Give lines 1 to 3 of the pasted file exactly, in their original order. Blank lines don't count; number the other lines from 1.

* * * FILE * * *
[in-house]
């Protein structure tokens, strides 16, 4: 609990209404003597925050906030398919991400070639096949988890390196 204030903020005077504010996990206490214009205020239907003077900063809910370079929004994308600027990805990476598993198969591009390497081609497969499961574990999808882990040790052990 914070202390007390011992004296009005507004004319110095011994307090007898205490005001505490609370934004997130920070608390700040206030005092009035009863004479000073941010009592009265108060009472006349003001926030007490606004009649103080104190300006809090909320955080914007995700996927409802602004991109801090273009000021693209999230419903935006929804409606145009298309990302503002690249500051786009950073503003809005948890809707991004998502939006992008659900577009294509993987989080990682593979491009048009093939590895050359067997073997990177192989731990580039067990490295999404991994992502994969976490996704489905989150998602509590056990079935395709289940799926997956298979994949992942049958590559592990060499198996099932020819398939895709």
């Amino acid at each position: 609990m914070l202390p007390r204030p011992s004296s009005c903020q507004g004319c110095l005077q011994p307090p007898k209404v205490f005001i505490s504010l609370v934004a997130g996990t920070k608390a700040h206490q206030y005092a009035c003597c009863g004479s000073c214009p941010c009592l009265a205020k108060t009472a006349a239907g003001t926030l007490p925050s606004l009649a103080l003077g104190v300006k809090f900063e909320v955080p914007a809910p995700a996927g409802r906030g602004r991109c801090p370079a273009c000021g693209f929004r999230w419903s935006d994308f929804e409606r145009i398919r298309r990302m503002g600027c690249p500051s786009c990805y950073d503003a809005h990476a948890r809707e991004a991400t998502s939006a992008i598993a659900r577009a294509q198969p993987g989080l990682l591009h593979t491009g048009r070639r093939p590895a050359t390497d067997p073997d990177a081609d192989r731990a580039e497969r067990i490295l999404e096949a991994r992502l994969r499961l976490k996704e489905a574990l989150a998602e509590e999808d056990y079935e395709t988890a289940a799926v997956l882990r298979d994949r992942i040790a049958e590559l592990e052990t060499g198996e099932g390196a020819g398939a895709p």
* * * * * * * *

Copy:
[in-house]
């Protein structure tokens, strides 16, 4: 609990209404003597925050906030398919991400070639096949988890390196 204030903020005077504010996990206490214009205020239907003077900063809910370079929004994308600027990805990476598993198969591009390497081609497969499961574990999808882990040790052990 914070202390007390011992004296009005507004004319110095011994307090007898205490005001505490609370934004997130920070608390700040206030005092009035009863004479000073941010009592009265108060009472006349003001926030007490606004009649103080104190300006809090909320955080914007995700996927409802602004991109801090273009000021693209999230419903935006929804409606145009298309990302503002690249500051786009950073503003809005948890809707991004998502939006992008659900577009294509993987989080990682593979491009048009093939590895050359067997073997990177192989731990580039067990490295999404991994992502994969976490996704489905989150998602509590056990079935395709289940799926997956298979994949992942049958590559592990060499198996099932020819398939895709």
């Amino acid at each position: 609990m914070l202390p007390r204030p011992s004296s009005c903020q507004g004319c110095l005077q011994p307090p007898k209404v205490f005001i505490s504010l609370v934004a997130g996990t920070k608390a700040h206490q206030y005092a009035c003597c009863g004479s000073c214009p941010c009592l009265a205020k108060t009472a006349a239907g003001t926030l007490p925050s606004l009649a103080l003077g104190v300006k809090f900063e909320v955080p914007a809910p995700a996927g409802r906030g602004r991109c801090p370079a273009c000021g693209f929004r999230w419903s935006d994308f929804e409606r145009i398919r298309r990302m503002g600027c690249p500051s786009c990805y950073d503003a809005h990476a948890r809707e991004a991400t998502s939006a992008i598993a659900r577009a294509q198969p993987g989080l990682l591009h593979t491009g048009r070639r093939p590895a050359t390497d067997p073997d990177a081609d192989r731990a580039e497969r067990i490295l999404e096949a991994r992502l994969r499961l976490k996704e489905a574990l989150a998602e509590e999808d056990y079935e395709t988890a289940a799926v997956l882990r298979d994949r992942i040790a049958e590559l592990e052990t060499g198996e099932g390196a020819g398939a895709p």